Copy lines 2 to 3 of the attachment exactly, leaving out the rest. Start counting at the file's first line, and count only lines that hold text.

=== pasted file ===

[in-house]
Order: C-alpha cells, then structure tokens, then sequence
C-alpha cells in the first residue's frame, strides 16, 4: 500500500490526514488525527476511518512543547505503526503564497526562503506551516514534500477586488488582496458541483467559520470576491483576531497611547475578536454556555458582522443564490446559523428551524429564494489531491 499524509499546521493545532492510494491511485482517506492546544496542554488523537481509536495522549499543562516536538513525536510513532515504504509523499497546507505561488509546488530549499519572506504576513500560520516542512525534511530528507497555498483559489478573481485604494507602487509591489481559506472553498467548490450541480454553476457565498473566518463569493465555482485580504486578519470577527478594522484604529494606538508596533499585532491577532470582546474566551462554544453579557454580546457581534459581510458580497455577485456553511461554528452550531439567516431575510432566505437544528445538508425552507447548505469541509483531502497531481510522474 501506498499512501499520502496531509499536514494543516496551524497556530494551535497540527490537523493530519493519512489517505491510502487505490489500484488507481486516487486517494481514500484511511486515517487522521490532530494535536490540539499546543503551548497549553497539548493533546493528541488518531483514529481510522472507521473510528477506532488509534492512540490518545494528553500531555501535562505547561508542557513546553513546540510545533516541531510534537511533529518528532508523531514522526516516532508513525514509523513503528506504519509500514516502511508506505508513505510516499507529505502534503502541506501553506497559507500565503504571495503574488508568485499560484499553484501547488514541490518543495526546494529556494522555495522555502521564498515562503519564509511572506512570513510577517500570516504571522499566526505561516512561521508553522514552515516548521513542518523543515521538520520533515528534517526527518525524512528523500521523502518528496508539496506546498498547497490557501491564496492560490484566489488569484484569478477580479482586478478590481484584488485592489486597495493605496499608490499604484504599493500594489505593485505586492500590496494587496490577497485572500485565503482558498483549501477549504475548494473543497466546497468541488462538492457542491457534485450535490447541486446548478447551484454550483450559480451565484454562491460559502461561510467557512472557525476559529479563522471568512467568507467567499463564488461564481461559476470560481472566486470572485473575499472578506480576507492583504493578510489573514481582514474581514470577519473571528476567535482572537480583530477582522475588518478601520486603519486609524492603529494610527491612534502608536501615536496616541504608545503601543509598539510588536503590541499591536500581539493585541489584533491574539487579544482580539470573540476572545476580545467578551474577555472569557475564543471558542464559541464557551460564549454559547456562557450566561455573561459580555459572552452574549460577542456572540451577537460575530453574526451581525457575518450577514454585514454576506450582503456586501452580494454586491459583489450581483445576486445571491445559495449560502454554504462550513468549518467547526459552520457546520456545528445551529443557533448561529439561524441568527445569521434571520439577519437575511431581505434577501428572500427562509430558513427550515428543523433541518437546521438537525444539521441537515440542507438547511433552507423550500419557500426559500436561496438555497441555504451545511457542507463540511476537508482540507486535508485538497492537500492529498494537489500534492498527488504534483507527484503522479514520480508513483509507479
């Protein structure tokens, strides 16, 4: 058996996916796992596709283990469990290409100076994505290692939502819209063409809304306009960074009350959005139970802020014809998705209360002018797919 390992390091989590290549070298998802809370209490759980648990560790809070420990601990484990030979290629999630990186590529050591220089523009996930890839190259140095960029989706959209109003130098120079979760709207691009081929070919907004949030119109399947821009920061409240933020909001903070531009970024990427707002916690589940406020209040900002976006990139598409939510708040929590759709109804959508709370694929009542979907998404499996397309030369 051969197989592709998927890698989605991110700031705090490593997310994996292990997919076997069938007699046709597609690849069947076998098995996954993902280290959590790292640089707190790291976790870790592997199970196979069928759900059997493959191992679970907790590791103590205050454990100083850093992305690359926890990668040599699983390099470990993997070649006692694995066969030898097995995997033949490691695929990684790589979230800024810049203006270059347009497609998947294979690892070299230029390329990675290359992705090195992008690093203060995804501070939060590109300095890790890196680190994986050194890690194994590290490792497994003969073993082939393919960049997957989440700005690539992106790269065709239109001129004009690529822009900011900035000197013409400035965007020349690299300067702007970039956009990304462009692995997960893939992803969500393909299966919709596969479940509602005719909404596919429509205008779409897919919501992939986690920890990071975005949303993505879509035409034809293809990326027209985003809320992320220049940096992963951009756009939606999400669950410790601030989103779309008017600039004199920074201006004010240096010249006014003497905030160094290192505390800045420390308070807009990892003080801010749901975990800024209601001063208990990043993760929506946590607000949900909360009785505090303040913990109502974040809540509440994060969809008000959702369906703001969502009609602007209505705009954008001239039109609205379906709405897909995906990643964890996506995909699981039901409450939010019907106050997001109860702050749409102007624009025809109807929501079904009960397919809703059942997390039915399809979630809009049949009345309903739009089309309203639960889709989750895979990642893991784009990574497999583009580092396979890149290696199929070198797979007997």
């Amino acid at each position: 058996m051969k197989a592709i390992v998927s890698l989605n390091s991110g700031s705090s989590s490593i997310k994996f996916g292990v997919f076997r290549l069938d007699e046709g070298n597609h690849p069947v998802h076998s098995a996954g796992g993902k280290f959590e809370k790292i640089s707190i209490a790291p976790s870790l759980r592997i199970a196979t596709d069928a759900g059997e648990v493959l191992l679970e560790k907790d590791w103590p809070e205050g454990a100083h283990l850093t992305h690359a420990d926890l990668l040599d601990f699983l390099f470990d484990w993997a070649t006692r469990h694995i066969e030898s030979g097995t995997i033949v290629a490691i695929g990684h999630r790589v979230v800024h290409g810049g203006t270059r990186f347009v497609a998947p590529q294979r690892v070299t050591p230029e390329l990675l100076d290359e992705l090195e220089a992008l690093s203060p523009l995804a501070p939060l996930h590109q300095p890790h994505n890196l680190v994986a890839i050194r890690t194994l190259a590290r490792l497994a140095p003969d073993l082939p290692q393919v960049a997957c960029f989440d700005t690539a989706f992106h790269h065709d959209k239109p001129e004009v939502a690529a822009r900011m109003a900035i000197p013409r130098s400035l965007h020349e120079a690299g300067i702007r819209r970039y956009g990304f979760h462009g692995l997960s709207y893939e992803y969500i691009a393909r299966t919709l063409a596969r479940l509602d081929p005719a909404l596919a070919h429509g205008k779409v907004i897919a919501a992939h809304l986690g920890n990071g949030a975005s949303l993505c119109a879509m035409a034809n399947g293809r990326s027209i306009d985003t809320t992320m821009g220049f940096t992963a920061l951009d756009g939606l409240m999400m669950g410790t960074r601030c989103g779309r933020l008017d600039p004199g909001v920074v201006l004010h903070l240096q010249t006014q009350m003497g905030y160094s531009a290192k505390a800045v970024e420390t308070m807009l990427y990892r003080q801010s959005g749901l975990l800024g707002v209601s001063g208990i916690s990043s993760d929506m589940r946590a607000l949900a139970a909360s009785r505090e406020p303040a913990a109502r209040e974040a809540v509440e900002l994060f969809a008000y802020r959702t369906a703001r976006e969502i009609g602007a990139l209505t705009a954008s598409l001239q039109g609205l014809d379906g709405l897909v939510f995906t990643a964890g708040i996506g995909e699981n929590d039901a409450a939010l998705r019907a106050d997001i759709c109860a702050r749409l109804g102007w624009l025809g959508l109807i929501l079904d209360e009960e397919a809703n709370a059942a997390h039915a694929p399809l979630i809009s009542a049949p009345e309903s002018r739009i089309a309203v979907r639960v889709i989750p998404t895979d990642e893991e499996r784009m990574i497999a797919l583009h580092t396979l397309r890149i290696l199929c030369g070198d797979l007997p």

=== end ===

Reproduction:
Order: C-alpha cells, then structure tokens, then sequence
C-alpha cells in the first residue's frame, strides 16, 4: 500500500490526514488525527476511518512543547505503526503564497526562503506551516514534500477586488488582496458541483467559520470576491483576531497611547475578536454556555458582522443564490446559523428551524429564494489531491 499524509499546521493545532492510494491511485482517506492546544496542554488523537481509536495522549499543562516536538513525536510513532515504504509523499497546507505561488509546488530549499519572506504576513500560520516542512525534511530528507497555498483559489478573481485604494507602487509591489481559506472553498467548490450541480454553476457565498473566518463569493465555482485580504486578519470577527478594522484604529494606538508596533499585532491577532470582546474566551462554544453579557454580546457581534459581510458580497455577485456553511461554528452550531439567516431575510432566505437544528445538508425552507447548505469541509483531502497531481510522474 501506498499512501499520502496531509499536514494543516496551524497556530494551535497540527490537523493530519493519512489517505491510502487505490489500484488507481486516487486517494481514500484511511486515517487522521490532530494535536490540539499546543503551548497549553497539548493533546493528541488518531483514529481510522472507521473510528477506532488509534492512540490518545494528553500531555501535562505547561508542557513546553513546540510545533516541531510534537511533529518528532508523531514522526516516532508513525514509523513503528506504519509500514516502511508506505508513505510516499507529505502534503502541506501553506497559507500565503504571495503574488508568485499560484499553484501547488514541490518543495526546494529556494522555495522555502521564498515562503519564509511572506512570513510577517500570516504571522499566526505561516512561521508553522514552515516548521513542518523543515521538520520533515528534517526527518525524512528523500521523502518528496508539496506546498498547497490557501491564496492560490484566489488569484484569478477580479482586478478590481484584488485592489486597495493605496499608490499604484504599493500594489505593485505586492500590496494587496490577497485572500485565503482558498483549501477549504475548494473543497466546497468541488462538492457542491457534485450535490447541486446548478447551484454550483450559480451565484454562491460559502461561510467557512472557525476559529479563522471568512467568507467567499463564488461564481461559476470560481472566486470572485473575499472578506480576507492583504493578510489573514481582514474581514470577519473571528476567535482572537480583530477582522475588518478601520486603519486609524492603529494610527491612534502608536501615536496616541504608545503601543509598539510588536503590541499591536500581539493585541489584533491574539487579544482580539470573540476572545476580545467578551474577555472569557475564543471558542464559541464557551460564549454559547456562557450566561455573561459580555459572552452574549460577542456572540451577537460575530453574526451581525457575518450577514454585514454576506450582503456586501452580494454586491459583489450581483445576486445571491445559495449560502454554504462550513468549518467547526459552520457546520456545528445551529443557533448561529439561524441568527445569521434571520439577519437575511431581505434577501428572500427562509430558513427550515428543523433541518437546521438537525444539521441537515440542507438547511433552507423550500419557500426559500436561496438555497441555504451545511457542507463540511476537508482540507486535508485538497492537500492529498494537489500534492498527488504534483507527484503522479514520480508513483509507479